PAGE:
Victory: Jallikattu and Bull Races Banned! — August 16, 2011

Victory: Jallikattu and Bull Races Banned!


It is a moment of celebration for PETA India and everyone who has been a part of our campaign to bring an end to jallikattu. A new Ministry of Environment and Forests notification in The Gazette of India says that bulls can no longer be used as “performing” animals. The decision comes shortly after PETA supporter Hema Malini sent a letter to Jairam Ramesh, the former Minister of Environment and Forests, in support of PETA’s campaign to end jallikattu. This decision means an end to the cruel “sport” of jallikattu, in which terrified bulls are kicked, punched, jumped on, dragged to the ground and otherwise tormented. It also means an end to bull races. In such races, bulls are commonly beaten with sticks, which often have nails protruding from them.

The announcement comes during PETA India’s case at the Supreme Court calling for the Tamil Nadu Regulation of Jallikattu Act No 27 of 2009 – a state law that permits jallikattu under the guise that the bulls are performing animals – to be struck down on the grounds that threatening and attacking animals cannot be termed as “performance” and that the cruelty which is inherent in jallikattu is a violation of the national Prevention of Cruelty to Animals Act 1960. Now the use of bulls for performance is completely prohibited.

Recent PETA investigations at five jallikattu events had documented that bulls were tied so tightly that it would cause them severe discomfort and pain, that they were hit with fists, that they had their tails twisted and pulled, that they were jumped on and that they were wrestled to the ground.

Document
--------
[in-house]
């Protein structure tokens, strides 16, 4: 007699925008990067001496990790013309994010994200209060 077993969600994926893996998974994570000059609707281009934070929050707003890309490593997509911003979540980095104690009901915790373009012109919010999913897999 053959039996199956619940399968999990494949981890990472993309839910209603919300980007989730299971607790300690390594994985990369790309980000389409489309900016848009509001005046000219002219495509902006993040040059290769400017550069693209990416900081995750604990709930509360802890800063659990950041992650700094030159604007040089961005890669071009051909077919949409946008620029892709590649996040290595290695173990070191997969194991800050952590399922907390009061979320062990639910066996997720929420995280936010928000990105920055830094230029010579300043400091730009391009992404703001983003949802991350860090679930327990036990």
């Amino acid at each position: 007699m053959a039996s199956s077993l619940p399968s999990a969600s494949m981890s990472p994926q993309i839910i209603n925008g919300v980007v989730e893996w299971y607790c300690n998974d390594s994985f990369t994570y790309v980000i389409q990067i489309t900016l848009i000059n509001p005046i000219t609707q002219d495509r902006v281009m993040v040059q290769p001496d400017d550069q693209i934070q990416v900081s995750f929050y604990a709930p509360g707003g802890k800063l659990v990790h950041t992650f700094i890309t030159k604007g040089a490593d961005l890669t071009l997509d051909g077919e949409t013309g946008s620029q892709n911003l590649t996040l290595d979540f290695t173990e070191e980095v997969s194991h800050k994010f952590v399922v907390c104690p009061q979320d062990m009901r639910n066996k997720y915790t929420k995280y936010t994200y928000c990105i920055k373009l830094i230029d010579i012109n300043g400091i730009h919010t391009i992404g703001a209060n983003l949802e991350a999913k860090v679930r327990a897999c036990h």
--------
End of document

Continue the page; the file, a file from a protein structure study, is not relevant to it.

Your e-mails, phone calls and letters to the ministry have been heard. Congratulations! Help us enforce the law by e-mailing PETA on Info@petaindia.org if you see anyone using bulls for performance.

 Victory: Jallikattu and Bull Races Banned!.

Help Suffering Animals Languishing at Roadside Zoo —

Help Suffering Animals Languishing at Roadside Zoo

The Lazy 5 Ranch is a roadside zoo in Rowan County, North Carolina, known for its long-term neglect of animals in its care. The U.S. Department of Agriculture (USDA) has repeatedly cited this facility for direct violations of the federal Animal Welfare Act (AWA) that include, but are not limited to, the following:

  • Repeatedly failing to provide veterinary care to animals in immediate and ongoing distress, resulting in unnecessary pain and suffering and risking further medical complications. For example, 14 unshorn sheep suffered heat distress (they were found lying on their sides and panting rapidly) after temperatures reached into the 90s.
  • Giraffes with hooves so severely overgrown that they could not walk properly, a condition that has gone uncorrected for more than nine months despite the USDA’s recognition that this condition is painful and causes unnecessary suffering.
  • Failing to ensure the daily observation of each animal and failing to notify a veterinarian of injuries or conditions that could lead to injury. In one instance, employees failed to inform a veterinarian that a deer was suffering discomfort because of a large raw wound, which had numerous flies on it, and that another deer had shredded plastic wrapped around his or her throat, head, and antlers.

Recent visitors to the Lazy 5 Ranch have also reported a dead animal left in public view, animals with injuries and wounds seemingly left untreated, and animals with insufficient shade and no apparent water source during the heat of the summer.

Clearly, the health and welfare of the animals at the Lazy 5 Ranch is not being ensured by the USDA, and while roadside zoos are periodically inspected by this agency, they are not exempt from state and local laws, which are generally stricter than minimal federal standards and provide animals with greater protection.

Please join PETA in urging Rowan County Animal Control to take immediate action to protect the animals at the Lazy 5 Ranch by initiating a formal investigation and charging the facility with cruelty to animals!